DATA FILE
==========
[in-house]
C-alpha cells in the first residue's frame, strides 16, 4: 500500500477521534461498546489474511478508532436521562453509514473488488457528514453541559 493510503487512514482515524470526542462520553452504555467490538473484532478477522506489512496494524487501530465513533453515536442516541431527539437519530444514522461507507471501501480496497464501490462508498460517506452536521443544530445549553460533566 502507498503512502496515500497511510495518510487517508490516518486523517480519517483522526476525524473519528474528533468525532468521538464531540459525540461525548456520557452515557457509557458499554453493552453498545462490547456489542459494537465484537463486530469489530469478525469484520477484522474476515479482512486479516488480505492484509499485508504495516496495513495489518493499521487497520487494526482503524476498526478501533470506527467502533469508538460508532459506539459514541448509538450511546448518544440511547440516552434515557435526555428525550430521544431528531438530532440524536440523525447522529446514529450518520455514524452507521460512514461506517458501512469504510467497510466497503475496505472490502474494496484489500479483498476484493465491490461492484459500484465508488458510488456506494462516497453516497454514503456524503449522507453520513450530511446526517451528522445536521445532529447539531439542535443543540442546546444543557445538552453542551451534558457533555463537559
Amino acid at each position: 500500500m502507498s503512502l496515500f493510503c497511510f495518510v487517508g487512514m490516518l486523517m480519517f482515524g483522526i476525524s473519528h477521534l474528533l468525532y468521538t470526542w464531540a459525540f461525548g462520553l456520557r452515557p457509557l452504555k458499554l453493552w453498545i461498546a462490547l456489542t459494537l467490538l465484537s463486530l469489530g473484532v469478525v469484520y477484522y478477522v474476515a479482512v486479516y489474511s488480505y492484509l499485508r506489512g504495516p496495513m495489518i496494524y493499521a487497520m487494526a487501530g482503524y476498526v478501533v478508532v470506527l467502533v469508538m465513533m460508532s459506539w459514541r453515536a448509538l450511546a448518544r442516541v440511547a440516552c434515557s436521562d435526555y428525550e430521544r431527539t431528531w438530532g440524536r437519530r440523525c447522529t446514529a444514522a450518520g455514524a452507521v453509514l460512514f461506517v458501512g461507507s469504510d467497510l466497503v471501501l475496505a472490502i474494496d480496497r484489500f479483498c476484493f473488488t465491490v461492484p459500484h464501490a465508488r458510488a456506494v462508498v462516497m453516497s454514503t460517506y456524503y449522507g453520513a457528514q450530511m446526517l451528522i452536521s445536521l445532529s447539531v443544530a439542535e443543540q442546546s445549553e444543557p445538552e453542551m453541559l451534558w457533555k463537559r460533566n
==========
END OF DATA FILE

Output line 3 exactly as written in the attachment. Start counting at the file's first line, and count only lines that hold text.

Amino acid at each position: 500500500m502507498s503512502l496515500f493510503c497511510f495518510v487517508g487512514m490516518l486523517m480519517f482515524g483522526i476525524s473519528h477521534l474528533l468525532y468521538t470526542w464531540a459525540f461525548g462520553l456520557r452515557p457509557l452504555k458499554l453493552w453498545i461498546a462490547l456489542t459494537l467490538l465484537s463486530l469489530g473484532v469478525v469484520y477484522y478477522v474476515a479482512v486479516y489474511s488480505y492484509l499485508r506489512g504495516p496495513m495489518i496494524y493499521a487497520m487494526a487501530g482503524y476498526v478501533v478508532v470506527l467502533v469508538m465513533m460508532s459506539w459514541r453515536a448509538l450511546a448518544r442516541v440511547a440516552c434515557s436521562d435526555y428525550e430521544r431527539t431528531w438530532g440524536r437519530r440523525c447522529t446514529a444514522a450518520g455514524a452507521v453509514l460512514f461506517v458501512g461507507s469504510d467497510l466497503v471501501l475496505a472490502i474494496d480496497r484489500f479483498c476484493f473488488t465491490v461492484p459500484h464501490a465508488r458510488a456506494v462508498v462516497m453516497s454514503t460517506y456524503y449522507g453520513a457528514q450530511m446526517l451528522i452536521s445536521l445532529s447539531v443544530a439542535e443543540q442546546s445549553e444543557p445538552e453542551m453541559l451534558w457533555k463537559r460533566n